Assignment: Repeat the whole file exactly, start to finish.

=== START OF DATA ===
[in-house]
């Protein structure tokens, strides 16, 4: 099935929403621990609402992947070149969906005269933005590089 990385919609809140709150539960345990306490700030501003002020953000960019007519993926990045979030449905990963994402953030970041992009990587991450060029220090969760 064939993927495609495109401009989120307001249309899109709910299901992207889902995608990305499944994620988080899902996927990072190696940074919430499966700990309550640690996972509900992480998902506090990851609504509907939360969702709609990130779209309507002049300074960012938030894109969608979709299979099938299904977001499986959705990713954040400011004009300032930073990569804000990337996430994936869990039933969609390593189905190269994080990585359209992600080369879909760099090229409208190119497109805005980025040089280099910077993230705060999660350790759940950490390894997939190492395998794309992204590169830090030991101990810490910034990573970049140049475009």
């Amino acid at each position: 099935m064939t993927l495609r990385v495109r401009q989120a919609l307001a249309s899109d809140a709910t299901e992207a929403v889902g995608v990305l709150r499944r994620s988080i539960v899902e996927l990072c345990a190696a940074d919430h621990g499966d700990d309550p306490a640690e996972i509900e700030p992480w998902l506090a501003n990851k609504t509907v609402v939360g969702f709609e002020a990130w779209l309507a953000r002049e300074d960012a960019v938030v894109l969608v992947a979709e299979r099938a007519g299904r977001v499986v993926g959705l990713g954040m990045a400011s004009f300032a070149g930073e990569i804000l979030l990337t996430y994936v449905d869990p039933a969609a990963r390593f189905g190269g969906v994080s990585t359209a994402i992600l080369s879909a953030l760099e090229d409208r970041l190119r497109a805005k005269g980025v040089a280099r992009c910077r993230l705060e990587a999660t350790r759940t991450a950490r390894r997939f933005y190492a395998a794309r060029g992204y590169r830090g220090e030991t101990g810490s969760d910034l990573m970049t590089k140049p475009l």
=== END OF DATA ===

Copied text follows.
[in-house]
């Protein structure tokens, strides 16, 4: 099935929403621990609402992947070149969906005269933005590089 990385919609809140709150539960345990306490700030501003002020953000960019007519993926990045979030449905990963994402953030970041992009990587991450060029220090969760 064939993927495609495109401009989120307001249309899109709910299901992207889902995608990305499944994620988080899902996927990072190696940074919430499966700990309550640690996972509900992480998902506090990851609504509907939360969702709609990130779209309507002049300074960012938030894109969608979709299979099938299904977001499986959705990713954040400011004009300032930073990569804000990337996430994936869990039933969609390593189905190269994080990585359209992600080369879909760099090229409208190119497109805005980025040089280099910077993230705060999660350790759940950490390894997939190492395998794309992204590169830090030991101990810490910034990573970049140049475009």
């Amino acid at each position: 099935m064939t993927l495609r990385v495109r401009q989120a919609l307001a249309s899109d809140a709910t299901e992207a929403v889902g995608v990305l709150r499944r994620s988080i539960v899902e996927l990072c345990a190696a940074d919430h621990g499966d700990d309550p306490a640690e996972i509900e700030p992480w998902l506090a501003n990851k609504t509907v609402v939360g969702f709609e002020a990130w779209l309507a953000r002049e300074d960012a960019v938030v894109l969608v992947a979709e299979r099938a007519g299904r977001v499986v993926g959705l990713g954040m990045a400011s004009f300032a070149g930073e990569i804000l979030l990337t996430y994936v449905d869990p039933a969609a990963r390593f189905g190269g969906v994080s990585t359209a994402i992600l080369s879909a953030l760099e090229d409208r970041l190119r497109a805005k005269g980025v040089a280099r992009c910077r993230l705060e990587a999660t350790r759940t991450a950490r390894r997939f933005y190492a395998a794309r060029g992204y590169r830090g220090e030991t101990g810490s969760d910034l990573m970049t590089k140049p475009l």